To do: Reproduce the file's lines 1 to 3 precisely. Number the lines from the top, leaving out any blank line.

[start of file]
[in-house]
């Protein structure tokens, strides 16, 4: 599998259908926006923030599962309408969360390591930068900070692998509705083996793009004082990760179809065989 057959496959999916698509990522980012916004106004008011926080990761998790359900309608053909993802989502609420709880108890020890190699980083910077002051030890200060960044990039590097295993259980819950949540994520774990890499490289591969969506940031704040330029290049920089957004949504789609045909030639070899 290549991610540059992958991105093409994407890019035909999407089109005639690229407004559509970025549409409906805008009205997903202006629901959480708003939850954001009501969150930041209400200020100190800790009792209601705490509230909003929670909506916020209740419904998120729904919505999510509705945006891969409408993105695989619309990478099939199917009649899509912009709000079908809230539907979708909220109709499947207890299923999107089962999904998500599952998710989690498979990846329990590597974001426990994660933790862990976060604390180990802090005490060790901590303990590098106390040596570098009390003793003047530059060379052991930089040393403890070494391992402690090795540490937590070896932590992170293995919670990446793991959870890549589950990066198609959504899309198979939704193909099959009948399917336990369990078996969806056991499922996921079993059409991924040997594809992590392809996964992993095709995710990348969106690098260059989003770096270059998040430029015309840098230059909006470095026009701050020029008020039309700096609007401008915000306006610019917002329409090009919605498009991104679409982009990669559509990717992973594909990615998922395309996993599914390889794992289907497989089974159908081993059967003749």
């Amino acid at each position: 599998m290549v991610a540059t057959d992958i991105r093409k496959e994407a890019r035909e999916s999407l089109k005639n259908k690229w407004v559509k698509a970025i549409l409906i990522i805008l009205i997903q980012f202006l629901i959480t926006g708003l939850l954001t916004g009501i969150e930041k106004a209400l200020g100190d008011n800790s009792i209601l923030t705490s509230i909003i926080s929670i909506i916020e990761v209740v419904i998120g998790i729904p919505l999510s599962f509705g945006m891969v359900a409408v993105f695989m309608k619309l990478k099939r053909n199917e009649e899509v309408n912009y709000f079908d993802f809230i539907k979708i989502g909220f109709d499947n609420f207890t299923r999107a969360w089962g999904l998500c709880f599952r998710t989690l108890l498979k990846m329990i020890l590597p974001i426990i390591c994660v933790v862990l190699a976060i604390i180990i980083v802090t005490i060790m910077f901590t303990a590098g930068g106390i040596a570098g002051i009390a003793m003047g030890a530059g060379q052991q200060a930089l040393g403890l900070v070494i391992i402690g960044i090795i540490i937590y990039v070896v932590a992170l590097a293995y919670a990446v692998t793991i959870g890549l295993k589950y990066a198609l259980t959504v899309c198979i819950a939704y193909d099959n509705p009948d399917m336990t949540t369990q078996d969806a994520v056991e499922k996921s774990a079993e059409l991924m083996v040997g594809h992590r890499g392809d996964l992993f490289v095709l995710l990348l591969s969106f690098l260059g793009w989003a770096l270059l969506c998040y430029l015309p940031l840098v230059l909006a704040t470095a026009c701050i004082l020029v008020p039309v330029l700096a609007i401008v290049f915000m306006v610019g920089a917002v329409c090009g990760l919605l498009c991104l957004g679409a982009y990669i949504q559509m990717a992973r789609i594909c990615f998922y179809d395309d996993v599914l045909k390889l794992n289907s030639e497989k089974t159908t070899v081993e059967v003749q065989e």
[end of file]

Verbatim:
[in-house]
């Protein structure tokens, strides 16, 4: 599998259908926006923030599962309408969360390591930068900070692998509705083996793009004082990760179809065989 057959496959999916698509990522980012916004106004008011926080990761998790359900309608053909993802989502609420709880108890020890190699980083910077002051030890200060960044990039590097295993259980819950949540994520774990890499490289591969969506940031704040330029290049920089957004949504789609045909030639070899 290549991610540059992958991105093409994407890019035909999407089109005639690229407004559509970025549409409906805008009205997903202006629901959480708003939850954001009501969150930041209400200020100190800790009792209601705490509230909003929670909506916020209740419904998120729904919505999510509705945006891969409408993105695989619309990478099939199917009649899509912009709000079908809230539907979708909220109709499947207890299923999107089962999904998500599952998710989690498979990846329990590597974001426990994660933790862990976060604390180990802090005490060790901590303990590098106390040596570098009390003793003047530059060379052991930089040393403890070494391992402690090795540490937590070896932590992170293995919670990446793991959870890549589950990066198609959504899309198979939704193909099959009948399917336990369990078996969806056991499922996921079993059409991924040997594809992590392809996964992993095709995710990348969106690098260059989003770096270059998040430029015309840098230059909006470095026009701050020029008020039309700096609007401008915000306006610019917002329409090009919605498009991104679409982009990669559509990717992973594909990615998922395309996993599914390889794992289907497989089974159908081993059967003749």
């Amino acid at each position: 599998m290549v991610a540059t057959d992958i991105r093409k496959e994407a890019r035909e999916s999407l089109k005639n259908k690229w407004v559509k698509a970025i549409l409906i990522i805008l009205i997903q980012f202006l629901i959480t926006g708003l939850l954001t916004g009501i969150e930041k106004a209400l200020g100190d008011n800790s009792i209601l923030t705490s509230i909003i926080s929670i909506i916020e990761v209740v419904i998120g998790i729904p919505l999510s599962f509705g945006m891969v359900a409408v993105f695989m309608k619309l990478k099939r053909n199917e009649e899509v309408n912009y709000f079908d993802f809230i539907k979708i989502g909220f109709d499947n609420f207890t299923r999107a969360w089962g999904l998500c709880f599952r998710t989690l108890l498979k990846m329990i020890l590597p974001i426990i390591c994660v933790v862990l190699a976060i604390i180990i980083v802090t005490i060790m910077f901590t303990a590098g930068g106390i040596a570098g002051i009390a003793m003047g030890a530059g060379q052991q200060a930089l040393g403890l900070v070494i391992i402690g960044i090795i540490i937590y990039v070896v932590a992170l590097a293995y919670a990446v692998t793991i959870g890549l295993k589950y990066a198609l259980t959504v899309c198979i819950a939704y193909d099959n509705p009948d399917m336990t949540t369990q078996d969806a994520v056991e499922k996921s774990a079993e059409l991924m083996v040997g594809h992590r890499g392809d996964l992993f490289v095709l995710l990348l591969s969106f690098l260059g793009w989003a770096l270059l969506c998040y430029l015309p940031l840098v230059l909006a704040t470095a026009c701050i004082l020029v008020p039309v330029l700096a609007i401008v290049f915000m306006v610019g920089a917002v329409c090009g990760l919605l498009c991104l957004g679409a982009y990669i949504q559509m990717a992973r789609i594909c990615f998922y179809d395309d996993v599914l045909k390889l794992n289907s030639e497989k089974t159908t070899v081993e059967v003749q065989e």